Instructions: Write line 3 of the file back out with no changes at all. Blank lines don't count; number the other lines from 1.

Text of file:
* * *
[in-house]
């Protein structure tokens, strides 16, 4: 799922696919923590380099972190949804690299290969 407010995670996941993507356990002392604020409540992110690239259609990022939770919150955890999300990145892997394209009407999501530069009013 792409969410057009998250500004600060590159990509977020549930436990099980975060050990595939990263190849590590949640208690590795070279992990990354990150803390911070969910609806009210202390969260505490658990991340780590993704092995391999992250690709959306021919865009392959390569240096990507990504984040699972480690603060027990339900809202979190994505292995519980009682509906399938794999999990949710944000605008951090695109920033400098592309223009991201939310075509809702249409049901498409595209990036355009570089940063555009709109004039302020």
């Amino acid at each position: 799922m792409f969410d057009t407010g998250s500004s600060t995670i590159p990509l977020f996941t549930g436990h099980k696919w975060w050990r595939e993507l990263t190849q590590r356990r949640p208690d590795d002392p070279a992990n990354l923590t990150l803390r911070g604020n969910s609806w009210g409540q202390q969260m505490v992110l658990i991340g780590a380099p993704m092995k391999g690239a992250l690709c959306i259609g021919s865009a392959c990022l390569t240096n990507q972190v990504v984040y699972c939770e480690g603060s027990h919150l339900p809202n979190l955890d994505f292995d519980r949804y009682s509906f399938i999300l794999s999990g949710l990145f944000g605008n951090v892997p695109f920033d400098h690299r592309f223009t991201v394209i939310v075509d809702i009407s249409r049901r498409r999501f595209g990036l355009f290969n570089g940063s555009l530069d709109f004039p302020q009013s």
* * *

């Amino acid at each position: 799922m792409f969410d057009t407010g998250s500004s600060t995670i590159p990509l977020f996941t549930g436990h099980k696919w975060w050990r595939e993507l990263t190849q590590r356990r949640p208690d590795d002392p070279a992990n990354l923590t990150l803390r911070g604020n969910s609806w009210g409540q202390q969260m505490v992110l658990i991340g780590a380099p993704m092995k391999g690239a992250l690709c959306i259609g021919s865009a392959c990022l390569t240096n990507q972190v990504v984040y699972c939770e480690g603060s027990h919150l339900p809202n979190l955890d994505f292995d519980r949804y009682s509906f399938i999300l794999s999990g949710l990145f944000g605008n951090v892997p695109f920033d400098h690299r592309f223009t991201v394209i939310v075509d809702i009407s249409r049901r498409r999501f595209g990036l355009f290969n570089g940063s555009l530069d709109f004039p302020q009013s």